Day five: Barafu Hut to Uhuru Peak to Barafu Hut (height 5,895 metres). Summit day. Due to the lateness of arriving into camp the night before, our start was pushed back to 3 am, by which point other summit groups were ascending the slopes above us, their progress marked by a trail of light from their head torches. A lot of the ascent is a blur as we walked through the night until the dawn broke behind us which might have been at about 5,200 metres. Up until that point I had been pretty much back-marking the group and had been feeling fresh and had been chatting and trying to keep folk’s spirits up but it seemed like I hit a wall in terms of tiredness and just wanted to sleep. As I tried to catch the lead group on a path that zigzagged up the world’s longest scree slope (it isn’t but just felt that way) I started using my poles which had been strapped to my rucksack up until that point. I then would take five or six steps and then have a snooze standing up with my head resting on the handles of my poles. For anyone who’s ever read any of my cold-weather race reports it seems that this is my thing. It happened at the Yukon Arctic Ultra, Arrowhead and also briefly at Rovaniemi earlier this year. Due to the lack of sleep the previous night my body had just shut down. I knew that I just had to keep going and eventually my body would decide ‘right you’re ready to go again’ and the sleepiness would fade. I banged in a couple of Pro Plus tablets to ease the process along. Coupled with this I was now doing a fairly impressive impression of Darth Vader, my breath coming out in rasps.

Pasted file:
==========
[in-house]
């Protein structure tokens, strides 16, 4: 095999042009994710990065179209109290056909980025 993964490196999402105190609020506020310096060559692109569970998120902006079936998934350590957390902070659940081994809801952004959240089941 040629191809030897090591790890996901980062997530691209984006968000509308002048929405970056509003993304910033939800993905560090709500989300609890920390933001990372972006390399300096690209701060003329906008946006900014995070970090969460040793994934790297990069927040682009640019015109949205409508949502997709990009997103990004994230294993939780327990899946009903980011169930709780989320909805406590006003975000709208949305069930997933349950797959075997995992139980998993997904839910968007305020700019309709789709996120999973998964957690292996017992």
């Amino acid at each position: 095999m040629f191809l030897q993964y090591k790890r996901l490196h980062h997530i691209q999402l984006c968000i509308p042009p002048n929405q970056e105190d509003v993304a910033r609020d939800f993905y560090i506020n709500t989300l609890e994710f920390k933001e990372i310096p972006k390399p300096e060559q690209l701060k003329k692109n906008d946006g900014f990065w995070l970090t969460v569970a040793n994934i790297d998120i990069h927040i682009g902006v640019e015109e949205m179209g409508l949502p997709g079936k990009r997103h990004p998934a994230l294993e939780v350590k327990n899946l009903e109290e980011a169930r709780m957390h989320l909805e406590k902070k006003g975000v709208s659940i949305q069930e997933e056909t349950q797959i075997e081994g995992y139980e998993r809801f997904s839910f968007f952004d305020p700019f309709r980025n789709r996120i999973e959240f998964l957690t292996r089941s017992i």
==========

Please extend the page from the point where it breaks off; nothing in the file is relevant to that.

Stella Point sits at 5739 metres and it taunted us on that slope, never seeming to get any closer. But then eventually the green sign appeared. This crowned some people’s climb, an amazing achievement in itself and higher than any point in Eurpoe but it still sits 156 metres below Uhuru Peak which we could see when the clouds cleared. Reaching this point was an emotional time for several of the trekkers as they all had their own personal reasons for coming on the trek and raising the money for kid’s with cancer.